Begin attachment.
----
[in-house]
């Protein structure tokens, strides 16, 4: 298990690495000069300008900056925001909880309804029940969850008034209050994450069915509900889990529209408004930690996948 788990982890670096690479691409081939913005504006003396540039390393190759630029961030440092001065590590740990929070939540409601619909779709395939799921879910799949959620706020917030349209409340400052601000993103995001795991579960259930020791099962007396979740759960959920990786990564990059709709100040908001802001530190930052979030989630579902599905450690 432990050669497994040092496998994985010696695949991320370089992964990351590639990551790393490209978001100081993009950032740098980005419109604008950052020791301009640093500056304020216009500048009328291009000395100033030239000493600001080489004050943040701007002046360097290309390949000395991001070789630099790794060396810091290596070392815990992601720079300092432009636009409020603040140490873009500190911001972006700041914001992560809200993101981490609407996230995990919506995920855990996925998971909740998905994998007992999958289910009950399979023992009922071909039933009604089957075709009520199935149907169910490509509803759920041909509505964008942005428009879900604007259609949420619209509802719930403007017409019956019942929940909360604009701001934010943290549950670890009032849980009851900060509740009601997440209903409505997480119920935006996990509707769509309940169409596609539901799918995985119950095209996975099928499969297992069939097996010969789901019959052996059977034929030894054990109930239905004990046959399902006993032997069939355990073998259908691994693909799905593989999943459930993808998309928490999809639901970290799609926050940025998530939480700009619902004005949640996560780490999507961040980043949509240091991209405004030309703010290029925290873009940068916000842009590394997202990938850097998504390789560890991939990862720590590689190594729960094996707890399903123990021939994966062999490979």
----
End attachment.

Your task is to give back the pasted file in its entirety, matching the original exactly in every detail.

[in-house]
């Protein structure tokens, strides 16, 4: 298990690495000069300008900056925001909880309804029940969850008034209050994450069915509900889990529209408004930690996948 788990982890670096690479691409081939913005504006003396540039390393190759630029961030440092001065590590740990929070939540409601619909779709395939799921879910799949959620706020917030349209409340400052601000993103995001795991579960259930020791099962007396979740759960959920990786990564990059709709100040908001802001530190930052979030989630579902599905450690 432990050669497994040092496998994985010696695949991320370089992964990351590639990551790393490209978001100081993009950032740098980005419109604008950052020791301009640093500056304020216009500048009328291009000395100033030239000493600001080489004050943040701007002046360097290309390949000395991001070789630099790794060396810091290596070392815990992601720079300092432009636009409020603040140490873009500190911001972006700041914001992560809200993101981490609407996230995990919506995920855990996925998971909740998905994998007992999958289910009950399979023992009922071909039933009604089957075709009520199935149907169910490509509803759920041909509505964008942005428009879900604007259609949420619209509802719930403007017409019956019942929940909360604009701001934010943290549950670890009032849980009851900060509740009601997440209903409505997480119920935006996990509707769509309940169409596609539901799918995985119950095209996975099928499969297992069939097996010969789901019959052996059977034929030894054990109930239905004990046959399902006993032997069939355990073998259908691994693909799905593989999943459930993808998309928490999809639901970290799609926050940025998530939480700009619902004005949640996560780490999507961040980043949509240091991209405004030309703010290029925290873009940068916000842009590394997202990938850097998504390789560890991939990862720590590689190594729960094996707890399903123990021939994966062999490979």